When the film circle was founded in 1935, its first chairman, Frank S. Nugent (who eventually went on to be a screenwriter for the legendary John Ford on such classics as Wagon Master and The Searchers), wrote about the circle's creation and, in a New York Times article, quoted the circle's constitution: "to represent, as an impartial organized working unit, the profession of film criticism; to recognize the highest creative achievements in the field of motion pictures and thereby to uphold the dignity and significance of film criticism." By offering an alternative deluge of fans' notes, angry sniping, half-baked impressions, and clubhouse amateurism, the Internet's free-for-all has helped to further derange the concept of film criticism performed by writers who have studied cinema as well as related forms of history, science, and philosophy.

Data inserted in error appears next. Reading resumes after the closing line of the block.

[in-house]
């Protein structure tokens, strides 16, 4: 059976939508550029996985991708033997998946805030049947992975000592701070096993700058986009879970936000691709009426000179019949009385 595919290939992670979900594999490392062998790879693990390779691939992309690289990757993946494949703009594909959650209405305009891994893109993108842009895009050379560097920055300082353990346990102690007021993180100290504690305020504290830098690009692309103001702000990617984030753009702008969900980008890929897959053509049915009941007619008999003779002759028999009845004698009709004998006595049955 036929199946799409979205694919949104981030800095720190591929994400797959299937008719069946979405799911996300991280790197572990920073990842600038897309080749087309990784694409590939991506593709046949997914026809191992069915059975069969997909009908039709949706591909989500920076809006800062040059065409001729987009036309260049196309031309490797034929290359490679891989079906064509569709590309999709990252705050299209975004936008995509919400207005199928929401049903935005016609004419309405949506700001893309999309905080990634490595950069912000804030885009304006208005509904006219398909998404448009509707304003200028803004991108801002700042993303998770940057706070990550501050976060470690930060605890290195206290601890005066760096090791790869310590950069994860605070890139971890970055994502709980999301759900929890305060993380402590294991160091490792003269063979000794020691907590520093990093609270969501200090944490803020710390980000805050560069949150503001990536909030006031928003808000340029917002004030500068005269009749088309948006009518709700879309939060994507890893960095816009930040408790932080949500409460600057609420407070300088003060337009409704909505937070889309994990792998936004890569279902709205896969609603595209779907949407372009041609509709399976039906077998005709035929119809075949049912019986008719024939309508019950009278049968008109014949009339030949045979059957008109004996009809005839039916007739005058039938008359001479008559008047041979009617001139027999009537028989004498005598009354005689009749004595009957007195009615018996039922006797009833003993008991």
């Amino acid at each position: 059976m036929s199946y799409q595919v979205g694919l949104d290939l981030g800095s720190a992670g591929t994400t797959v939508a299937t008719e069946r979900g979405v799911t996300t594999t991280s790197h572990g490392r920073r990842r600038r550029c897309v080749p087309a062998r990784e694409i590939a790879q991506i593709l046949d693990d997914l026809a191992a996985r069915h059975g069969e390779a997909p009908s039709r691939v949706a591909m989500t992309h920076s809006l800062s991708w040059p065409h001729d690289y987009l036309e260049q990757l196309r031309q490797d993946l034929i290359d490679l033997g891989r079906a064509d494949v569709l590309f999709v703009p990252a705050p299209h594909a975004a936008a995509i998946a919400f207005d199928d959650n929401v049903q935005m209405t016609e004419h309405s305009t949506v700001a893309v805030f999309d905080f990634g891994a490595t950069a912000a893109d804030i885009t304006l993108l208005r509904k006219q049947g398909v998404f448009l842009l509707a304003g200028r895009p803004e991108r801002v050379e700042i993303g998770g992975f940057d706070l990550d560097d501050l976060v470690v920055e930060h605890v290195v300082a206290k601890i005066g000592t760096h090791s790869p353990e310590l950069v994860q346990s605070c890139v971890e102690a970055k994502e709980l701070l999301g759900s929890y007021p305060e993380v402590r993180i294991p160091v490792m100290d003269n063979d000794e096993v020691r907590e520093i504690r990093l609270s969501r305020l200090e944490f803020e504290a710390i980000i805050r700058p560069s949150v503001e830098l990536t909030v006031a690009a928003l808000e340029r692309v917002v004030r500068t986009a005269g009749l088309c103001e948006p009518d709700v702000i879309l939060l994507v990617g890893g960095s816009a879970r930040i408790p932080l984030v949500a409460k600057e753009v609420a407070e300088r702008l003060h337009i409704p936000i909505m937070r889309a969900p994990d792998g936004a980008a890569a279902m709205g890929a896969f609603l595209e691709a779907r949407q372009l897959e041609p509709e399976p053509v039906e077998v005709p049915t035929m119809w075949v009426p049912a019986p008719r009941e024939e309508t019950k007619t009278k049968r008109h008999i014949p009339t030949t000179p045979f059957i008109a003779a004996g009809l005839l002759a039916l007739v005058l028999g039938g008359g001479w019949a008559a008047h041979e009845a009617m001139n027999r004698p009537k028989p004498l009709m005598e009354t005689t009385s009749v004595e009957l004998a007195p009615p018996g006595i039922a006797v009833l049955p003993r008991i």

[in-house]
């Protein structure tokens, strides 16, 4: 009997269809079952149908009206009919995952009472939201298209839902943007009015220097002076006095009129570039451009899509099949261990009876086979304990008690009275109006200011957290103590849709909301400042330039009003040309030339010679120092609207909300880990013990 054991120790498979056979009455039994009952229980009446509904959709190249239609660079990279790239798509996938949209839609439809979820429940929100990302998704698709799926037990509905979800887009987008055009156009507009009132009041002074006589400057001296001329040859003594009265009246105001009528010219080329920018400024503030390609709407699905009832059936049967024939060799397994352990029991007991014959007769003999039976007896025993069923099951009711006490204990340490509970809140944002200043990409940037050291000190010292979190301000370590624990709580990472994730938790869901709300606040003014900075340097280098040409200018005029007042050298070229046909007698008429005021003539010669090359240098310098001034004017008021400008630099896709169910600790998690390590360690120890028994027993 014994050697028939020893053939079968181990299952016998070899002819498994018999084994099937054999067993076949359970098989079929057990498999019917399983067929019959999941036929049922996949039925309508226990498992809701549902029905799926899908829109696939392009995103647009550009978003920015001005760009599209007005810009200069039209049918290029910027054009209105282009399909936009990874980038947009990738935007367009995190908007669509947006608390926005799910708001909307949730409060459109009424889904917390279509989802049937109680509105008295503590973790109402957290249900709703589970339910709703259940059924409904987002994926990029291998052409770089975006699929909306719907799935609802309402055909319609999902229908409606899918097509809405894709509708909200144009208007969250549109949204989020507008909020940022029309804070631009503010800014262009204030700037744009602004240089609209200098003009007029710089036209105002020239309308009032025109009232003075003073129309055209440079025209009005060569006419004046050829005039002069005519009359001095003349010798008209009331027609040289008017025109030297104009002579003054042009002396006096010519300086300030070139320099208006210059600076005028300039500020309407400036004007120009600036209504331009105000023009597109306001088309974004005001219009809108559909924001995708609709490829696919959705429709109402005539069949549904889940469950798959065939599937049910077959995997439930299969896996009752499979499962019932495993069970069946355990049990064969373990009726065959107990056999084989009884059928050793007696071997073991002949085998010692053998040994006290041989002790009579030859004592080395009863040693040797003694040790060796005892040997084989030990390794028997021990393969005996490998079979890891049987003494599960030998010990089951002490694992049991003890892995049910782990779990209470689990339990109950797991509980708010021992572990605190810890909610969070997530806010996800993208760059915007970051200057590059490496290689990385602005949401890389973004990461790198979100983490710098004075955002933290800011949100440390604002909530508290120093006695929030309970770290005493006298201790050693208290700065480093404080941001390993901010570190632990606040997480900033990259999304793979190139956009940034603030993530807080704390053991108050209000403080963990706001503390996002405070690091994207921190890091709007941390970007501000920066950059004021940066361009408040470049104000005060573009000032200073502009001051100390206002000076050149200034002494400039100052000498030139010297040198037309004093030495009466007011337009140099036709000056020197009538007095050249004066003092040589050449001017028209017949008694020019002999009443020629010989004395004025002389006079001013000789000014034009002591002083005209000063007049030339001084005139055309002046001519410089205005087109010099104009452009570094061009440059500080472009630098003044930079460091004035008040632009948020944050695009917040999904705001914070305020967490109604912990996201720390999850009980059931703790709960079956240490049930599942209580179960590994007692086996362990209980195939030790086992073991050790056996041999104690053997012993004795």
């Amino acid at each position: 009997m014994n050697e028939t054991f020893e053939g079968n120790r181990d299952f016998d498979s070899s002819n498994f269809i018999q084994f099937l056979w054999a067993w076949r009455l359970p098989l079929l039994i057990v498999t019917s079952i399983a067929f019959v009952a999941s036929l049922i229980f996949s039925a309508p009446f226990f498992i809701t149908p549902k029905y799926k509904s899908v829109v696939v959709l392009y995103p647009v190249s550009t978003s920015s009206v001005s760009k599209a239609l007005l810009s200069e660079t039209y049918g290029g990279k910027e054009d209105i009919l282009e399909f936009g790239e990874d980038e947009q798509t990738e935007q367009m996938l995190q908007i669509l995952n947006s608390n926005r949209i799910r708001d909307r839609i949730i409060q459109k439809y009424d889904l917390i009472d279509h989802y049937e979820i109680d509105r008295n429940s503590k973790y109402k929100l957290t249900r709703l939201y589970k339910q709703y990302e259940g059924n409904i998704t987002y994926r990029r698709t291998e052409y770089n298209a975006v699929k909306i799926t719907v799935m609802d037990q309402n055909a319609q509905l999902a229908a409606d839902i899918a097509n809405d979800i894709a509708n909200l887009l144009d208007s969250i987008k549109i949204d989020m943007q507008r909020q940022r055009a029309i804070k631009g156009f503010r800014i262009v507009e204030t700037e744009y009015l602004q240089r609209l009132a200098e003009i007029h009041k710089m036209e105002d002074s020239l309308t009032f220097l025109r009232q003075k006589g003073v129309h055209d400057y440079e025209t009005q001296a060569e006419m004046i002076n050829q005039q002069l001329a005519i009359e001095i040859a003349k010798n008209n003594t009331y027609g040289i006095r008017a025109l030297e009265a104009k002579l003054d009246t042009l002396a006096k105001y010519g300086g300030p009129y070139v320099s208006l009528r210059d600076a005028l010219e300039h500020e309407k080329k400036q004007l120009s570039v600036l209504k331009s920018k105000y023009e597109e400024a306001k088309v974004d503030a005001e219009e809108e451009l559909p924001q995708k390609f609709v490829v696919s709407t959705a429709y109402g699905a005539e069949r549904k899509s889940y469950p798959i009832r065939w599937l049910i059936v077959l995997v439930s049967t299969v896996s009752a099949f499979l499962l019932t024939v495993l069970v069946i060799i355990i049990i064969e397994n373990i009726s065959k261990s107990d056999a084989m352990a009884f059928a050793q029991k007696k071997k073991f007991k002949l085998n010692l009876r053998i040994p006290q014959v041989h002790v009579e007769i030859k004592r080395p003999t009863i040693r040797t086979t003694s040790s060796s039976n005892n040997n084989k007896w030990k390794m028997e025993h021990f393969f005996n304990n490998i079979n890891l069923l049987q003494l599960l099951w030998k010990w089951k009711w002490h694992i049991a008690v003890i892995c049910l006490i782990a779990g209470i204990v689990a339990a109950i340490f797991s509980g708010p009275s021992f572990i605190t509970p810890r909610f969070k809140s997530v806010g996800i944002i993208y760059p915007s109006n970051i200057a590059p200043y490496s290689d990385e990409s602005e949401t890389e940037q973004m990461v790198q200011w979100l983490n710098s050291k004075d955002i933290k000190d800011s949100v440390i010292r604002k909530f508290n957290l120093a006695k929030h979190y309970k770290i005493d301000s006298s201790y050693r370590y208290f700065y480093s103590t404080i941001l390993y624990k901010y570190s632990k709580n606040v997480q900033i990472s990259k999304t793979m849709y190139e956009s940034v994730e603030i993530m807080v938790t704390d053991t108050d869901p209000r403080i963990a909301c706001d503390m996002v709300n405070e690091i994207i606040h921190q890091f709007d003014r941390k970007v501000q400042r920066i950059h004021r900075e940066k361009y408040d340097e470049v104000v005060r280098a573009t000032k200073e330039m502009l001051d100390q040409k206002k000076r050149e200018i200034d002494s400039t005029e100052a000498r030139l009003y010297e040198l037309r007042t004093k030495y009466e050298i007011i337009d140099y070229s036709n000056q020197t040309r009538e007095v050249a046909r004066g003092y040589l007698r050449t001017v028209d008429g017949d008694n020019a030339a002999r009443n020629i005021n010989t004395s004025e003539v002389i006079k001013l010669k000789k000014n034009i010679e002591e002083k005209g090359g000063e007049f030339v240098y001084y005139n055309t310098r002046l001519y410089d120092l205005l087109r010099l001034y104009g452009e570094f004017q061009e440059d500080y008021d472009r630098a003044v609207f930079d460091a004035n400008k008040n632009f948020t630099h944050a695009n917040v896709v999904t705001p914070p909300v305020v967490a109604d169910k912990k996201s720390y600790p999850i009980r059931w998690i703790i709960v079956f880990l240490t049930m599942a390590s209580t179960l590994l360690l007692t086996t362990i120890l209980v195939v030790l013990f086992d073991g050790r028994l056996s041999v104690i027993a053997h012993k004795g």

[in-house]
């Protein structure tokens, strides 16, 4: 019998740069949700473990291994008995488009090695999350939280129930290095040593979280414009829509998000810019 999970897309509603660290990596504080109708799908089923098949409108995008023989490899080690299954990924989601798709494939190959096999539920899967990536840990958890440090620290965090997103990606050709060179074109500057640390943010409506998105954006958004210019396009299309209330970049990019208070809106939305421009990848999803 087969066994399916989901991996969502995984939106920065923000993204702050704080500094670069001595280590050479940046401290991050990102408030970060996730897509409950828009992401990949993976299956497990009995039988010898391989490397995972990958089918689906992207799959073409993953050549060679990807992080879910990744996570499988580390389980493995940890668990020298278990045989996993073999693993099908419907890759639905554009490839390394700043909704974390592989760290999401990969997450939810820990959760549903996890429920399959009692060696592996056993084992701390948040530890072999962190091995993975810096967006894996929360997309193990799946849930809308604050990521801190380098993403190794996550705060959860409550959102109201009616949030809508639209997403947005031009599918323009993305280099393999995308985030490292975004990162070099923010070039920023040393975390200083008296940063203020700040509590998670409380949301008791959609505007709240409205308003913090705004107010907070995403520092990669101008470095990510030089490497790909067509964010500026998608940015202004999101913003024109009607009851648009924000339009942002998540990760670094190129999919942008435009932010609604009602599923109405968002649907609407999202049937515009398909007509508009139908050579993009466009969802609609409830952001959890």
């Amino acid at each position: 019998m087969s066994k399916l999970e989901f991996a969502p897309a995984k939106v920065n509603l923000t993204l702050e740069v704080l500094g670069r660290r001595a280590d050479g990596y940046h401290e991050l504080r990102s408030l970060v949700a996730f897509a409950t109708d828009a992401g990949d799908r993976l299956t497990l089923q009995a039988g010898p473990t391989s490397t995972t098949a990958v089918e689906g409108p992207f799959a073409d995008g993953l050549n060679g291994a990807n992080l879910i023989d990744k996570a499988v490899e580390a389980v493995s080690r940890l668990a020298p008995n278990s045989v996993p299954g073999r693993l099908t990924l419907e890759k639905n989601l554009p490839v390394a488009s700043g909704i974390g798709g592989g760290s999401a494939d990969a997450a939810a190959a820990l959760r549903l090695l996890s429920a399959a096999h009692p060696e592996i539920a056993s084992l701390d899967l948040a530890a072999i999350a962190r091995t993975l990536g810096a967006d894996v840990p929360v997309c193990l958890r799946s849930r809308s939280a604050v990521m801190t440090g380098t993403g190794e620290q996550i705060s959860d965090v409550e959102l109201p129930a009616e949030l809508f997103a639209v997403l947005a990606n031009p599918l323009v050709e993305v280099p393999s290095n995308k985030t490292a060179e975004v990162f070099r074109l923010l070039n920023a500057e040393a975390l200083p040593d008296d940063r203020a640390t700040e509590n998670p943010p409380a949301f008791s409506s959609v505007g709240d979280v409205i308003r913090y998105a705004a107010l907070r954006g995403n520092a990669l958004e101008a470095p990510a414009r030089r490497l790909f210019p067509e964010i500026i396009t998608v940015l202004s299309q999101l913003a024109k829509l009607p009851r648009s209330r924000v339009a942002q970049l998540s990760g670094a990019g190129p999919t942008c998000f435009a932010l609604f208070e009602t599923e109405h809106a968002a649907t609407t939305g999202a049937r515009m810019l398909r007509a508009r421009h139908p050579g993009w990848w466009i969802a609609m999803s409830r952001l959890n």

Do Movie Critics Matter? Armond White First Things; Apr 2010; 202; Docstoc pg. 16 Reproduced with permission of the copyrig
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